Brian WeedenMale Co-President | Brian Weeden  (Mashpee Wampanoag), also known as Moskwetah “Bear Heart” is a proud members of The Mashpee Wampanoag Tribe located in Mashpee Massachusetts on beautiful Cape Cod. Brian is currently a language teacher for the Wôpanâak Language Reclamation Project (WLRP) and teaches the Wampanoag Language. Outside of work Brian is a devoted tribal member who believes in giving back to the community. He serves on the Mashpee Wampanoag Tribes Enrollment Committee, Youth Advisory Committee and holds the current title of Chairman to the 2014 Pow Wow Committee. Back in 2009 Brian formed the Mashpee Wampanoag Youth Council and served as Chairman from 2009 until aging off of the council in 2012. However in 2012 Brian had the privilege of being elected Northeast Area Representative for the United National Indian Tribal Youth Inc. Executive Committee also known as UNITY EC. The following year he ran for Male Co President and did not succeed. However he did not give up and the following year he ran and became victorious.” I encourage everyone to chase his or her dreams. Don’t ever give up!” Over the next year as the newly elected Male Co President Brian plans on restoring the voice of the NUC (National UNITY Council) while amending the constitution and bylaws. If you have any questions or would like to contact Brian he can be reached via email at [email protected]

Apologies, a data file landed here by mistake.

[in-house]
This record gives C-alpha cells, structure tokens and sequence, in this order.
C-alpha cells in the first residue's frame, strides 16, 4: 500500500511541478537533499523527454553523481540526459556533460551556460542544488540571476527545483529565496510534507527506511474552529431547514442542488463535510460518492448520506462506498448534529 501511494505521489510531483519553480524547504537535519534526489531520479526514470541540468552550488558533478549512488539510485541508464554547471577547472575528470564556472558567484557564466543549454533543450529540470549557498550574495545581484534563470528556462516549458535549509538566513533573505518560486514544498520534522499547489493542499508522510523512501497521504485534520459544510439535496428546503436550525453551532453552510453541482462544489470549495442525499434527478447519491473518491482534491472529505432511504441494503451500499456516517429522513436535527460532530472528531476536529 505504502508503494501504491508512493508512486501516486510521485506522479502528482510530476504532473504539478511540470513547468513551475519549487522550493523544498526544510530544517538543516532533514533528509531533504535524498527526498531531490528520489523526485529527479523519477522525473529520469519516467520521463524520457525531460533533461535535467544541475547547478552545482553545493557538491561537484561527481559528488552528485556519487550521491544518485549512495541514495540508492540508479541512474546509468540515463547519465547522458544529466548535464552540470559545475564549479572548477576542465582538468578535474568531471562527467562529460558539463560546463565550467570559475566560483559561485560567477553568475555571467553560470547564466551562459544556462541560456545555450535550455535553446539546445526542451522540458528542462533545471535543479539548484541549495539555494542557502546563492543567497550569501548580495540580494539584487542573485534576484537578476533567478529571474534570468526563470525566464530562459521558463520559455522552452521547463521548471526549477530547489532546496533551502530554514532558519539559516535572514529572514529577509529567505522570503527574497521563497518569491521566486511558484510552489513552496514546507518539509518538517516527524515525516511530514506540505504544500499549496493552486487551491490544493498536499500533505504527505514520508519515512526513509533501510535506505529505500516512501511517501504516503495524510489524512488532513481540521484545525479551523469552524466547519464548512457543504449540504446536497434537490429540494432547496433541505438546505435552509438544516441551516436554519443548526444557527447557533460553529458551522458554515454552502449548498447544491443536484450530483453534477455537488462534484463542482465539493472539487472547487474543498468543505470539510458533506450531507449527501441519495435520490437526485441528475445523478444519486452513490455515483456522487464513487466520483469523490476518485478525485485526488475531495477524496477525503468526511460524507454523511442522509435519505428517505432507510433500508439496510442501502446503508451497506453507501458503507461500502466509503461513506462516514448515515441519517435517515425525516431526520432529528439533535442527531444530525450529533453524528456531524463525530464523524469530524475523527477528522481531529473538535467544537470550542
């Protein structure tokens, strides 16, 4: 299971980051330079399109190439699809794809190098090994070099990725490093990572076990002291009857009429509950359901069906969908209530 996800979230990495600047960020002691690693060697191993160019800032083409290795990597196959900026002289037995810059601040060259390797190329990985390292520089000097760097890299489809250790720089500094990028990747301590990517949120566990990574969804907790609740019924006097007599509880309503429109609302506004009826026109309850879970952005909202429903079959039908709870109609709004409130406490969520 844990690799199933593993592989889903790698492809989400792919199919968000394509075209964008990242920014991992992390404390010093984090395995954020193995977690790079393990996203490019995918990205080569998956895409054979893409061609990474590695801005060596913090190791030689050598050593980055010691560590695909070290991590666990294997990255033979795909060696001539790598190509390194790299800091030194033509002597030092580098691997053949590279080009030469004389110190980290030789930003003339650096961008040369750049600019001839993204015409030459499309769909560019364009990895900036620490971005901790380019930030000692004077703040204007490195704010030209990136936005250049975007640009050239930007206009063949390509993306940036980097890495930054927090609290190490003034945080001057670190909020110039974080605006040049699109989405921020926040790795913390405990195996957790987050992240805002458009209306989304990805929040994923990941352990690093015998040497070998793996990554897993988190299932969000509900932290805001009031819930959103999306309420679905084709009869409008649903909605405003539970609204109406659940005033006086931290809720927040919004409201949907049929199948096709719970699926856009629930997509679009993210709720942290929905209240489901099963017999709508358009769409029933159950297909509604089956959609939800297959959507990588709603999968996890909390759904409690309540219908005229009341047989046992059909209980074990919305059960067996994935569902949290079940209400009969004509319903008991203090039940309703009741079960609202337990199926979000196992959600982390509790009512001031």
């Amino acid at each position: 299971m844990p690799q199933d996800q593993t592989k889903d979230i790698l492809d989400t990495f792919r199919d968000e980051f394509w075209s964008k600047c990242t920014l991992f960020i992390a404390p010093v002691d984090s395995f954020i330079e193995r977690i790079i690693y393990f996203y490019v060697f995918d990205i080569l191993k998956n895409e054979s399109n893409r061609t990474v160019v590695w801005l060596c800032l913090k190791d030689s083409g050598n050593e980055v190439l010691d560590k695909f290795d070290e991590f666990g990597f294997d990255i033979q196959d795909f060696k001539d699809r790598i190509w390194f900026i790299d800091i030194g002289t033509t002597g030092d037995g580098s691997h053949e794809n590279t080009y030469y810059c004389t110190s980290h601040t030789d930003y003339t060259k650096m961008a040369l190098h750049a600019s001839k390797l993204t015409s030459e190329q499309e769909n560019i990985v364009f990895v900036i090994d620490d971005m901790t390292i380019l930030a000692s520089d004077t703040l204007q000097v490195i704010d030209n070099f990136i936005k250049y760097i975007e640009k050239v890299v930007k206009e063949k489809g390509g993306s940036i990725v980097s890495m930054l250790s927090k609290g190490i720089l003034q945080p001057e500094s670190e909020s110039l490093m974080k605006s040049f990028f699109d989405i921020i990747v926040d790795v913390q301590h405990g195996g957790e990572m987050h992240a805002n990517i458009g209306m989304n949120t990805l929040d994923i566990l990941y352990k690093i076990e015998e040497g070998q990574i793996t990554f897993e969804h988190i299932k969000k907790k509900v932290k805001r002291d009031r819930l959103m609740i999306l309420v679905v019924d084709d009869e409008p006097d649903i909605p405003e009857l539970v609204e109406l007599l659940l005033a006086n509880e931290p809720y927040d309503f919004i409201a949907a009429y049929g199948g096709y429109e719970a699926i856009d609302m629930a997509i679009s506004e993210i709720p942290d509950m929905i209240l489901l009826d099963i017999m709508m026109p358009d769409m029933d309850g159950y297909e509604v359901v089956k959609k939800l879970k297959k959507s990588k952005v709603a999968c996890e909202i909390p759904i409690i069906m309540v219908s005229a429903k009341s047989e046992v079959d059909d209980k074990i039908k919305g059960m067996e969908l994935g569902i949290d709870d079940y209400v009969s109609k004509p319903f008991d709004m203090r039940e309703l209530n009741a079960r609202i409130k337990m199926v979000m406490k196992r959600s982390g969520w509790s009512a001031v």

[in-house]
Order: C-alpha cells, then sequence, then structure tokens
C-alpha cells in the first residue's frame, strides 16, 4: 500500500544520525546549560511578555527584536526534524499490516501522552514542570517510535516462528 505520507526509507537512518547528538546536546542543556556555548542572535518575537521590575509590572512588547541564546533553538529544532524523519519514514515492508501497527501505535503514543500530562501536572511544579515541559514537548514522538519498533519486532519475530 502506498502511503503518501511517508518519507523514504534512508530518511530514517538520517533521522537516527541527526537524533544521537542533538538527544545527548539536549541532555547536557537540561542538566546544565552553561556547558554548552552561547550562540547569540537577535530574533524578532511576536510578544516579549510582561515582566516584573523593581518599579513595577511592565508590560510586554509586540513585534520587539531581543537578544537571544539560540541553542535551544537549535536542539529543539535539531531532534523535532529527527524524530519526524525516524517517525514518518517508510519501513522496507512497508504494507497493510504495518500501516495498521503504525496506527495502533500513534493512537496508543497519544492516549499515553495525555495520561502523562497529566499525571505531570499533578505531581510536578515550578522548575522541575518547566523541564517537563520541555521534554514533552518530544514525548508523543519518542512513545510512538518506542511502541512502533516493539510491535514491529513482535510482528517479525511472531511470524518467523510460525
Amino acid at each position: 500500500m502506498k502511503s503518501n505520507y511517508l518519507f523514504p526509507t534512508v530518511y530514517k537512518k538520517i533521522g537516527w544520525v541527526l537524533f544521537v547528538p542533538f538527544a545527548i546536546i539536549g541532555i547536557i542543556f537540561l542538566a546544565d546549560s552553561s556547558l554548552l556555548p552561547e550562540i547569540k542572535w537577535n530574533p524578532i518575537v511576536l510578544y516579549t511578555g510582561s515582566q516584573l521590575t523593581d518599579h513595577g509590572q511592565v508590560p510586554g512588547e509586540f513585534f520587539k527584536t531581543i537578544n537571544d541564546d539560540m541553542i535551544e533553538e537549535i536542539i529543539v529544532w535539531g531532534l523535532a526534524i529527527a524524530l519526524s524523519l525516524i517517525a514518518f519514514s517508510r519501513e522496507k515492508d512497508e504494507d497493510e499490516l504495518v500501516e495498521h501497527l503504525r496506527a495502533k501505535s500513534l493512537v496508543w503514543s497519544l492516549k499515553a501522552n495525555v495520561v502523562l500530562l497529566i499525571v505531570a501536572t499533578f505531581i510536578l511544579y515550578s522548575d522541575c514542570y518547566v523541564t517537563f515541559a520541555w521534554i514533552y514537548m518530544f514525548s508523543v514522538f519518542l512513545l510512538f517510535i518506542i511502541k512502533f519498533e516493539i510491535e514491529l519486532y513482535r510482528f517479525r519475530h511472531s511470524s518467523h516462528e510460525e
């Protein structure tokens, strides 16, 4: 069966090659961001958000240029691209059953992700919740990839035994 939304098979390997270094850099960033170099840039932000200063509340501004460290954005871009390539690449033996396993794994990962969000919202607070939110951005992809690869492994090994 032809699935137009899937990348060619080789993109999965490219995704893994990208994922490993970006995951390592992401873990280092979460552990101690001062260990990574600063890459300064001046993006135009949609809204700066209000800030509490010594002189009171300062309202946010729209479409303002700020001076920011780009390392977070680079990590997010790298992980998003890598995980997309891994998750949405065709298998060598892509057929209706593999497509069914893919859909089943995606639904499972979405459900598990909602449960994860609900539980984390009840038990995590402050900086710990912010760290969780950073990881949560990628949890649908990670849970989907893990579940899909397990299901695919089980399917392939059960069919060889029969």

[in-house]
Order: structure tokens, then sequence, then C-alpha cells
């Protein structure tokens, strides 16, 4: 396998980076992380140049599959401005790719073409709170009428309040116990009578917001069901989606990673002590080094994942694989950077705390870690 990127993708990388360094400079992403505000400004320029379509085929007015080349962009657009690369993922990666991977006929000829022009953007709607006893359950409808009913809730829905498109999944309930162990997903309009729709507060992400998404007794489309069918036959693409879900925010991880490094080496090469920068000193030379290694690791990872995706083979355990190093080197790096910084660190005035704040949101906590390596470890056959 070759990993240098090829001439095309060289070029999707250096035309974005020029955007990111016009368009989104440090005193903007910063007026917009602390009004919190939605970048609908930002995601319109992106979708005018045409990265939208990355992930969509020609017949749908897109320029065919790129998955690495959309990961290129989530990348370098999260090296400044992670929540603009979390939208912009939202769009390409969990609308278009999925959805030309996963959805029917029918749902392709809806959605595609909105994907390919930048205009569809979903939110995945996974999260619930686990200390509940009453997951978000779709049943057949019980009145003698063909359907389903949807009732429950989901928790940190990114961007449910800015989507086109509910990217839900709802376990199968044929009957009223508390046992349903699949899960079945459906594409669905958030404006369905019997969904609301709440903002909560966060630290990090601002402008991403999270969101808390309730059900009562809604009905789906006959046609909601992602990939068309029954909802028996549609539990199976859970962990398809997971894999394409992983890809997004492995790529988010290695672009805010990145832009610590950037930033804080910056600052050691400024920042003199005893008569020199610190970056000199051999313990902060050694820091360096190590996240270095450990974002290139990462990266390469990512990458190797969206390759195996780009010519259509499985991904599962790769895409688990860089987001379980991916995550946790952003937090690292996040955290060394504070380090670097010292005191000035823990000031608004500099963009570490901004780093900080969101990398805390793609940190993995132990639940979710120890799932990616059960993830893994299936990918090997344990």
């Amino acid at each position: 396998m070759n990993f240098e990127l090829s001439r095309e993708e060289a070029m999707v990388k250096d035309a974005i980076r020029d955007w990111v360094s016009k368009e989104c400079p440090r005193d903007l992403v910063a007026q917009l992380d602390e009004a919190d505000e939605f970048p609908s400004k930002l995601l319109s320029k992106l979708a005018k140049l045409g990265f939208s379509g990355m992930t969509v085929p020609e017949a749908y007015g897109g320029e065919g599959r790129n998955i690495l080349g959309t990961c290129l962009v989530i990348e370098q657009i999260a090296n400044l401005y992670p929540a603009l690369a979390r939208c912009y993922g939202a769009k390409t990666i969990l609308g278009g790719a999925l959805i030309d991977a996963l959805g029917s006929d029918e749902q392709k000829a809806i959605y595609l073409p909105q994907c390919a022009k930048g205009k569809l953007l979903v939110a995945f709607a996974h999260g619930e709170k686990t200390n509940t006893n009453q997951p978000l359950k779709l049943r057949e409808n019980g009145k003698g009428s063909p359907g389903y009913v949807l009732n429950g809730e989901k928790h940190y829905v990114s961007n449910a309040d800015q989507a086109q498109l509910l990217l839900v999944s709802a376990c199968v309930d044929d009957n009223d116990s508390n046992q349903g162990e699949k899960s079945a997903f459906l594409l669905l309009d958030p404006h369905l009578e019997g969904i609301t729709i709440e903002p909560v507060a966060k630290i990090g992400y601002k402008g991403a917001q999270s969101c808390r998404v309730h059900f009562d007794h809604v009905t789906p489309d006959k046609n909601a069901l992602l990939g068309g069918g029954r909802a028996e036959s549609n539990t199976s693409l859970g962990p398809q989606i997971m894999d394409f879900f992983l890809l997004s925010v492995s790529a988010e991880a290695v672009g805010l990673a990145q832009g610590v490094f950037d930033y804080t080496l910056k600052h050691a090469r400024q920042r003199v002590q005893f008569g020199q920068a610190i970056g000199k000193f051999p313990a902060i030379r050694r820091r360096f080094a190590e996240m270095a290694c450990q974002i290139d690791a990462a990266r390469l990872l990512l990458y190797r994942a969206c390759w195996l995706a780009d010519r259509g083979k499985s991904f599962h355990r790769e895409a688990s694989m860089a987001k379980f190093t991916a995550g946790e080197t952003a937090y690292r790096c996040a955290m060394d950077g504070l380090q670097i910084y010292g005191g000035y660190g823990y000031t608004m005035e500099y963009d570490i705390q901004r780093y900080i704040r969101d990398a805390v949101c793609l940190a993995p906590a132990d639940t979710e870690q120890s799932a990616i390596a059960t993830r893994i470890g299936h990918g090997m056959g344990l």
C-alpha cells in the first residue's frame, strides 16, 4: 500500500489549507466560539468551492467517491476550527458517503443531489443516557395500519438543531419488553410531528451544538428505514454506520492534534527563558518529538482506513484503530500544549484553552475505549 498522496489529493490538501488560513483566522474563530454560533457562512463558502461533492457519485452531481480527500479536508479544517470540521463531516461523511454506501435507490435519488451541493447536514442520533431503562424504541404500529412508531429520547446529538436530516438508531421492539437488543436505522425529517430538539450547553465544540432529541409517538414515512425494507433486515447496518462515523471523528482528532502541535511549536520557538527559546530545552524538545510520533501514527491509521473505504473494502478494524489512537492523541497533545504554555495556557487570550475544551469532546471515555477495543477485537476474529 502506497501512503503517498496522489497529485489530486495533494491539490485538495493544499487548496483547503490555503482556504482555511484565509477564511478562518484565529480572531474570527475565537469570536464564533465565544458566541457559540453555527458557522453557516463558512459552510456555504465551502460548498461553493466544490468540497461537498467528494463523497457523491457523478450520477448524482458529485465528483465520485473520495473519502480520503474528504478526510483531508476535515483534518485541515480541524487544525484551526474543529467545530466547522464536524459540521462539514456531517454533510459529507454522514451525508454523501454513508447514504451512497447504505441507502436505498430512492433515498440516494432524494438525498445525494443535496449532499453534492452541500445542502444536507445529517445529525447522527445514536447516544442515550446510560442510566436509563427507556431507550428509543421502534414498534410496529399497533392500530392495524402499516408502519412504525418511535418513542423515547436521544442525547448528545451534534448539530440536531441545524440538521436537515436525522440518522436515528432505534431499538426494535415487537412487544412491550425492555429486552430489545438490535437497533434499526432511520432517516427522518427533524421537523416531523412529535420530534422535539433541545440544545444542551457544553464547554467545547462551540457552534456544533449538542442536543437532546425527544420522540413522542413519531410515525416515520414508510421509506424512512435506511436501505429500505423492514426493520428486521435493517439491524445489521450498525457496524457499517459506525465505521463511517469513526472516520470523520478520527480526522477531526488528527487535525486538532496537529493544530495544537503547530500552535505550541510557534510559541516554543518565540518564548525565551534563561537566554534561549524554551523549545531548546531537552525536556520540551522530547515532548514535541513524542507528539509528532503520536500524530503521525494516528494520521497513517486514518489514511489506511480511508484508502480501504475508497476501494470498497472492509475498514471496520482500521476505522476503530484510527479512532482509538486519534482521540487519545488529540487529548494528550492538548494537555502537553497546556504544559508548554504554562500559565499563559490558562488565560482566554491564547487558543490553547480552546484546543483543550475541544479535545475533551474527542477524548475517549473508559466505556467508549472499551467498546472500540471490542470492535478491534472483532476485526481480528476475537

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National UNITY Council Executive Committee Spotlight: Sophie Tiger – Southern Plains Rep

In July of 2015 at the National UNITY Conference in Washington, DC, the 2015-2016 Executive Council leadership was elected, representing UNITY’s 10 distinct regions.

Sophie Tiger - Southern Plains RepresentativeSophie Tiger is an enrolled member of the Comanche Nation of Oklahoma and also from the Standing Rock Sioux Tribe. She is the 2015-2016 Southern Plains Representative, and also serves as a White House Tribal Youth Ambassador, honorary UNITY Earth Ambassador, Gen-I Youth Ambassador, and Center for Native American Youth (CNAY) Youth Ambassador.

Sophie has been actively involved with Generation Indigenous (Gen-I) initiative since its launch by President Obama at the White House Tribal Nations Conference in December of 2014. She uses her experience in leadership roles to devote her time to contribute to the change within her own community, as she was apart of the development of a drug free youth empowerment initiative that is supported by the Native community in Comanche Country.

As a 2015 Gates Millennium Scholar, she is now a freshman at Arizona State University in hopes of obtaining her degree in Public Policy and Public Service specializing in Native American Affairs with a minor in communication. Sophie always looks forward to networking with youth from across the country in hopes of making a change within Indian Country.